How does the author increase or reinforce the sense of the evil of the island in "The Most Dangerous Game"?
In the opening sentence of Richard Connell's short story, "The Most Dangerous Game," the author sets the mood by pointing out that the island is "rather a mystery." The name, Ship-Trap Island, adds to the darkness of the story. "Sailors have a curious dread of the place," Whitney notes, and he relates a history of its superstitious nature. The island dark and supposedly uninhabited, and Rainsford is surprised to find this is not true. The inclusion of Zaroff as a Cossack--a particularly ruthless soldier throughout history--further adds to the evil that lurks there. Rainsford and Zaroff talk of killing and death even before the general relates his special kind of hunting urges.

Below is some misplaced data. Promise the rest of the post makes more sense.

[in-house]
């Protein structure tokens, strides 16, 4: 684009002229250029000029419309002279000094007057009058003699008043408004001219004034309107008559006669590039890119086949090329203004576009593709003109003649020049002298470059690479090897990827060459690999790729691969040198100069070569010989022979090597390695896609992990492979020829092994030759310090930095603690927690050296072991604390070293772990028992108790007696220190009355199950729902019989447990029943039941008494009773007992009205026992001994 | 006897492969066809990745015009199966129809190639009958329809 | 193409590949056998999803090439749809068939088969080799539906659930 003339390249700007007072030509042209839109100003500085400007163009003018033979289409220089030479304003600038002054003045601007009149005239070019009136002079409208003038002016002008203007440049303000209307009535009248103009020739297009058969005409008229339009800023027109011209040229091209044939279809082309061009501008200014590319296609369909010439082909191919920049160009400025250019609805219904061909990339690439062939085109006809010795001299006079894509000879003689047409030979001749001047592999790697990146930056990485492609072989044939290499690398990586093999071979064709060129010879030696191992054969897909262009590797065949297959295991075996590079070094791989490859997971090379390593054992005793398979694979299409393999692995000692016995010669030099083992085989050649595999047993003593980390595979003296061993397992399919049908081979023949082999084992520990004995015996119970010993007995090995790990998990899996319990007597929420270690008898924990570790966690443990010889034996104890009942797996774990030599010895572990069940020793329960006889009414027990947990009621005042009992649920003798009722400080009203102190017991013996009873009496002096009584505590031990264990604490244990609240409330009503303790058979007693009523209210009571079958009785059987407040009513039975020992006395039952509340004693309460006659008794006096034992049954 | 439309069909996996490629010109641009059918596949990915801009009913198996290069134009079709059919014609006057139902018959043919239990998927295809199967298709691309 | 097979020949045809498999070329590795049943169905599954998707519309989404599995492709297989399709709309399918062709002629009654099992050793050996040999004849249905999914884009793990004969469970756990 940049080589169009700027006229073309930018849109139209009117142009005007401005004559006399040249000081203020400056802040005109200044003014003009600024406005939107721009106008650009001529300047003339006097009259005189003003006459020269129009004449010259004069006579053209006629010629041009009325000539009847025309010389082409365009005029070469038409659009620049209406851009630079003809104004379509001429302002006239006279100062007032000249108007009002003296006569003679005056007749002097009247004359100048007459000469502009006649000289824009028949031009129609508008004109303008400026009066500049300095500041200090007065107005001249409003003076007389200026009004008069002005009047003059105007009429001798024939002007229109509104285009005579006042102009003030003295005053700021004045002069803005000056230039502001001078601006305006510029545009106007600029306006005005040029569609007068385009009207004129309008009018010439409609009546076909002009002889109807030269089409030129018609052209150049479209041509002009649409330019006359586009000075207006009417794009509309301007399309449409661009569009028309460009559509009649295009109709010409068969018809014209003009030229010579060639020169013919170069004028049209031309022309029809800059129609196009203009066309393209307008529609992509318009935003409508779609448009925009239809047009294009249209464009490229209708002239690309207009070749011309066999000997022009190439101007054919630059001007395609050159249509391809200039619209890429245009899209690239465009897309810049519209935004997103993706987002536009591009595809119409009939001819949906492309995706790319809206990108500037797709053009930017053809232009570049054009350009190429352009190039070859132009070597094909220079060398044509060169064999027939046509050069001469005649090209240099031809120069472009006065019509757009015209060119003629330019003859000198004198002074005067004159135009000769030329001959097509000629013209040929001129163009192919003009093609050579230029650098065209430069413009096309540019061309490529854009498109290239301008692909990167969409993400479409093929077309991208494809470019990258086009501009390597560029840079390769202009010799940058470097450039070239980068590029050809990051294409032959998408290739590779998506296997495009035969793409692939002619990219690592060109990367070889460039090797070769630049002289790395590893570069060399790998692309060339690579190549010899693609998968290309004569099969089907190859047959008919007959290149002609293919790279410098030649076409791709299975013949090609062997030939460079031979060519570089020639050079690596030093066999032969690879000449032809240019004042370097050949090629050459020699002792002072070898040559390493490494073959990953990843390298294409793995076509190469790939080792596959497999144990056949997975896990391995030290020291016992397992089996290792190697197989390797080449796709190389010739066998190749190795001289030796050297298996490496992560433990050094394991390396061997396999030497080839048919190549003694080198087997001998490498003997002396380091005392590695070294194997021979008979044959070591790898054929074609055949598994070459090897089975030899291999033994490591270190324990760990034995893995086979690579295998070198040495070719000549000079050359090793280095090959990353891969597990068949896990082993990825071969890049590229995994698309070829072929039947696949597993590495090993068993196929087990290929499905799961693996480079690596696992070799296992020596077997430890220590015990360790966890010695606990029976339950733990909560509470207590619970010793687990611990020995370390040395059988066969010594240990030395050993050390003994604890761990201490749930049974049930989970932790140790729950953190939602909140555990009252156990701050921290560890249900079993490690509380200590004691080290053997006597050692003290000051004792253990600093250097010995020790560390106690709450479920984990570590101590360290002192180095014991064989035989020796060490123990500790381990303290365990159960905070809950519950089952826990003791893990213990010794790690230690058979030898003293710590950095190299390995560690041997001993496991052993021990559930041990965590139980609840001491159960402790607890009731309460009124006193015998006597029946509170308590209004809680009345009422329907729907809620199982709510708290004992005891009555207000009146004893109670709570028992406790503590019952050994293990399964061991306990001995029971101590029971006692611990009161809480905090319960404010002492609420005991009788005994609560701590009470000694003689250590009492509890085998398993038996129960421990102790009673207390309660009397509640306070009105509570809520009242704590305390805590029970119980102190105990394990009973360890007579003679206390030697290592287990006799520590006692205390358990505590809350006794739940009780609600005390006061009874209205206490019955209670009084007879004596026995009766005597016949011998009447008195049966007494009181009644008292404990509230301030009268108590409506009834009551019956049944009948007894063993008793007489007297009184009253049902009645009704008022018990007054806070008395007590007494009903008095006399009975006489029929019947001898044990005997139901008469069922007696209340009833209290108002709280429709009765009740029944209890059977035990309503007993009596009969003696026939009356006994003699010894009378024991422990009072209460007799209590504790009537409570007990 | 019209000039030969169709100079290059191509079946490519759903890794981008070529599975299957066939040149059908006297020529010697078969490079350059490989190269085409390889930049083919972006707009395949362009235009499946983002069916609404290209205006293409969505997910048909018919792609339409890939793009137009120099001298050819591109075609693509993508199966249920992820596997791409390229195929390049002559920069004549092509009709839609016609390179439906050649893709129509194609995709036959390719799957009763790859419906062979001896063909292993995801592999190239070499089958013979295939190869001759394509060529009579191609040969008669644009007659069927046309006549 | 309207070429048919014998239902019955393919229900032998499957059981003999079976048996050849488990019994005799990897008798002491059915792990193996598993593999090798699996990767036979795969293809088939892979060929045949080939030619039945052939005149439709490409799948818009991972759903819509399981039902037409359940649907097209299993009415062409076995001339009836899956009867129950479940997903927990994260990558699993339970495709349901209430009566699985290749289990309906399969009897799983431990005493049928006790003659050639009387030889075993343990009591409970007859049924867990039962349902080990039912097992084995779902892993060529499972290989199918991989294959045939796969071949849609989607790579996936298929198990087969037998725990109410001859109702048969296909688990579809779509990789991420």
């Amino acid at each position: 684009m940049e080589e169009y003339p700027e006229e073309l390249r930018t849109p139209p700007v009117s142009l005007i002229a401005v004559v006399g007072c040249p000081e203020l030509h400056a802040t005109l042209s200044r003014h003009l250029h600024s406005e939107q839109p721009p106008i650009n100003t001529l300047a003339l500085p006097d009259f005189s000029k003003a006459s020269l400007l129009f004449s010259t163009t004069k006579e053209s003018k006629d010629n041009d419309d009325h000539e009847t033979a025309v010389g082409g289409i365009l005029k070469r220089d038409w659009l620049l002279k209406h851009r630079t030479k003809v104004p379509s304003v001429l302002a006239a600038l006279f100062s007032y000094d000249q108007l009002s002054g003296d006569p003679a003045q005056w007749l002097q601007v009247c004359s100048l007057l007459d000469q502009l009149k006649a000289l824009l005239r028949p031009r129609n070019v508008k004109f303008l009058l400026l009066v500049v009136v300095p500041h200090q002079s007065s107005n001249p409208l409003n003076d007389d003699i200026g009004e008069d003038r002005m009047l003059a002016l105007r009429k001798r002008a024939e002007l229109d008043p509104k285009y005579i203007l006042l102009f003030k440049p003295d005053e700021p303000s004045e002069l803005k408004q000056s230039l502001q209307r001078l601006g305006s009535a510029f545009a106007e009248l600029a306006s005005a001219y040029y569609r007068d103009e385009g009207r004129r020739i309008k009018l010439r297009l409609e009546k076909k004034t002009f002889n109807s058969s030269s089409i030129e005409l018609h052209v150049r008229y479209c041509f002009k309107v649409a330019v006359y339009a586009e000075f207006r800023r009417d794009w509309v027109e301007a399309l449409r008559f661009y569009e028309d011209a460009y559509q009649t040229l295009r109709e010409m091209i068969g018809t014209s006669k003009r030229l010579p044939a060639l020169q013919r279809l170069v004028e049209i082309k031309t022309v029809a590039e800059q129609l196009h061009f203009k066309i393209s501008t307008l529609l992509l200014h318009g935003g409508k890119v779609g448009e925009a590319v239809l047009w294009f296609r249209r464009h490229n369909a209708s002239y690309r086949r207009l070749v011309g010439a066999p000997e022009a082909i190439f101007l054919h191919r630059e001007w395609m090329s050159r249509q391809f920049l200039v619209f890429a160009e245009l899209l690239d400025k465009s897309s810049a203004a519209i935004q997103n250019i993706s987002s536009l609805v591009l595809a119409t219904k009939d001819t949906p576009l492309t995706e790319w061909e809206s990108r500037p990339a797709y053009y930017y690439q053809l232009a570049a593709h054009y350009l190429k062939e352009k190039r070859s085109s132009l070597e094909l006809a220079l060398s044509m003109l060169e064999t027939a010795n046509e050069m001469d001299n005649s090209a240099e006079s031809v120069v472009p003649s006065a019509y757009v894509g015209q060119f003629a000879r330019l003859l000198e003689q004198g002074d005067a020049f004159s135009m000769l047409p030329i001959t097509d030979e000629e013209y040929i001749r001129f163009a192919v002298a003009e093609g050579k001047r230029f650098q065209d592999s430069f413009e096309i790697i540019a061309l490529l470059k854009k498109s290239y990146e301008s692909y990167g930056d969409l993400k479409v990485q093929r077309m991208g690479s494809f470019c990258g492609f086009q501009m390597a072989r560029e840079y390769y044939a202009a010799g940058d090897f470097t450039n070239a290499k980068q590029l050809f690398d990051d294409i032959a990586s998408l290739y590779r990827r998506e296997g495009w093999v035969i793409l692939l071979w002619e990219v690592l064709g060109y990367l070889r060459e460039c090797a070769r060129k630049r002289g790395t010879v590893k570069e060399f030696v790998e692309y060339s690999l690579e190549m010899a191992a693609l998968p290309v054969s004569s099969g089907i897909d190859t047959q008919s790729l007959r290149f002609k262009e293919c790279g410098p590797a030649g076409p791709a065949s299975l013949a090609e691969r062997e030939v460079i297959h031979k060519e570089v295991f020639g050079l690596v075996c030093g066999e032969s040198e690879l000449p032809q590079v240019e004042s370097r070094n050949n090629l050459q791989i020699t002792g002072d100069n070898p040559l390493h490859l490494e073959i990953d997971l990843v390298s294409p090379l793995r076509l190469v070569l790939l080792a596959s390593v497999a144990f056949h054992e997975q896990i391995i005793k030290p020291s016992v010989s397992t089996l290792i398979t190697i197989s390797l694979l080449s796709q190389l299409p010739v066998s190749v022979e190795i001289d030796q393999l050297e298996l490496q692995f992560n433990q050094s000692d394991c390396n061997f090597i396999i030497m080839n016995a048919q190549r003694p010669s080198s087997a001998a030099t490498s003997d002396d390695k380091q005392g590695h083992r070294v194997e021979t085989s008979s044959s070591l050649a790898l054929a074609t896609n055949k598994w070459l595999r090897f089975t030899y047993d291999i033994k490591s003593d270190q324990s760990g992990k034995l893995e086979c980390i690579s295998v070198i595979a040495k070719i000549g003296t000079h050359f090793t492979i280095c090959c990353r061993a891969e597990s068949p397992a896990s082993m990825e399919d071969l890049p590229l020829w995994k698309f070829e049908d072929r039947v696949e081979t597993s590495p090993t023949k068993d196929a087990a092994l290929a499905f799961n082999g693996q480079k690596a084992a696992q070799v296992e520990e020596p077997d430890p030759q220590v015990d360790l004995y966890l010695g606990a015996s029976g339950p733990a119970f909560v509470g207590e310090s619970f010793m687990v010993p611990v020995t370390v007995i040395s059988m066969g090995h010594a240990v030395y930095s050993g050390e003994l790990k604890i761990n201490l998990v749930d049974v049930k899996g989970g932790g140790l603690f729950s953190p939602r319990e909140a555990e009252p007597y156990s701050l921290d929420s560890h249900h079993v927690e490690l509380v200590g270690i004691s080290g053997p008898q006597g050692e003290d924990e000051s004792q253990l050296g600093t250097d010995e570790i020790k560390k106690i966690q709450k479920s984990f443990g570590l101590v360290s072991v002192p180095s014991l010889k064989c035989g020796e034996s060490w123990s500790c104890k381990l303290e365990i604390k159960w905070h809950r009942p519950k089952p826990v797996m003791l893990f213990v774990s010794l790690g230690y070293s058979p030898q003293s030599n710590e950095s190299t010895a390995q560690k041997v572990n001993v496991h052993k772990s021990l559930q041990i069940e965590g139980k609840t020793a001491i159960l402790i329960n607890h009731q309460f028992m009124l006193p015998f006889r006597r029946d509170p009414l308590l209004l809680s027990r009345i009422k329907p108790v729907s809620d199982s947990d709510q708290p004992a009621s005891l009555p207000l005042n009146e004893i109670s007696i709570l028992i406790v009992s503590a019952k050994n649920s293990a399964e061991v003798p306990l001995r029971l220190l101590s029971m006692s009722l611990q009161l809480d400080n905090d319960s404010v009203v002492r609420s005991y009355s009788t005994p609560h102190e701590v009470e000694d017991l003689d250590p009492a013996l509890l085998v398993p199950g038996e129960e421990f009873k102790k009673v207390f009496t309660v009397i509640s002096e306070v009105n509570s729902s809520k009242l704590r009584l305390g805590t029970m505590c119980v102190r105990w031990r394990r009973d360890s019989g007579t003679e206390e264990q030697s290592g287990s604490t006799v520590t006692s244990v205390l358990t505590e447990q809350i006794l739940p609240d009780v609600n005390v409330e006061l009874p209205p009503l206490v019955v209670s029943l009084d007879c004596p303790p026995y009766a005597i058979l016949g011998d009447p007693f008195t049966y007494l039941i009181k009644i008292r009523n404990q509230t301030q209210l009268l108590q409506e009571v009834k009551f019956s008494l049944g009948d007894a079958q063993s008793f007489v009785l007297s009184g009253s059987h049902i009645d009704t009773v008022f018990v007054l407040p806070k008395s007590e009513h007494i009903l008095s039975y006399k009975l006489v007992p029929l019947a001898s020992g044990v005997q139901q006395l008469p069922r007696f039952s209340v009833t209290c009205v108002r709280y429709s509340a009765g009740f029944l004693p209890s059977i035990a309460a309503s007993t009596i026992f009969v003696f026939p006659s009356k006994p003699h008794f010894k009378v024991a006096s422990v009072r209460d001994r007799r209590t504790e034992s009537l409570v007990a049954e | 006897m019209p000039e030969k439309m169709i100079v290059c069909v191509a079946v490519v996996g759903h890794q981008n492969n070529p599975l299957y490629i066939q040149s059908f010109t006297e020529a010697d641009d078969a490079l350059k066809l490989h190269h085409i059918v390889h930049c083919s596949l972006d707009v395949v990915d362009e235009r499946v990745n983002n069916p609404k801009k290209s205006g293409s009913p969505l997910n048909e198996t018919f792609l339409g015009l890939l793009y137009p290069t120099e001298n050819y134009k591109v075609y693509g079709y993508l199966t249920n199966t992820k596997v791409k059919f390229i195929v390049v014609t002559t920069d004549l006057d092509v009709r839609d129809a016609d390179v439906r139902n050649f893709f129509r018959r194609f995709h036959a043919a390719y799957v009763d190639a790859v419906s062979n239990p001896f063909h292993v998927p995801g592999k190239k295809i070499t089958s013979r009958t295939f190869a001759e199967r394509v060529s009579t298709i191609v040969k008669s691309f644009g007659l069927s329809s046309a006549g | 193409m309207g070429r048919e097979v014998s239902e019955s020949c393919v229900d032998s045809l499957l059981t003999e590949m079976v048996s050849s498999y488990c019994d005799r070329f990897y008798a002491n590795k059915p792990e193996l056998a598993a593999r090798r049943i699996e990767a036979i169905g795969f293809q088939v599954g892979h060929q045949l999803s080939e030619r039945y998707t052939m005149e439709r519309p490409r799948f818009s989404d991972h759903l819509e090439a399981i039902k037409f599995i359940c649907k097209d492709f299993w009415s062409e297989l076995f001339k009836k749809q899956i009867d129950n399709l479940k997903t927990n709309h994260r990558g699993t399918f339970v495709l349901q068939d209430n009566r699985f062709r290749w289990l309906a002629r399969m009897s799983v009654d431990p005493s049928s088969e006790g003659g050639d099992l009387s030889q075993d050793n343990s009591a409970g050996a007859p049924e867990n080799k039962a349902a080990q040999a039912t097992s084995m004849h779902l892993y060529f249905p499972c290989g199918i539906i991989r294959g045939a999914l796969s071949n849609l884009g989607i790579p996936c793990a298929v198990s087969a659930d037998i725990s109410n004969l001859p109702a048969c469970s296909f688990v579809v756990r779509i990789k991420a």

The author starts to suggest that the island is evil from the first time we hear of it. He says it is mysterious and that it is known as "Ship-Trap Island." He says that sailors dreaded the place.
As we go along, we find out that even cannibals would not want to live on the island because it is so 'God-forsaken." Even the toughest of sailors do not even want to talk about the place.
So before Rainsford ever sets foot on the island, we know there is something evil about it.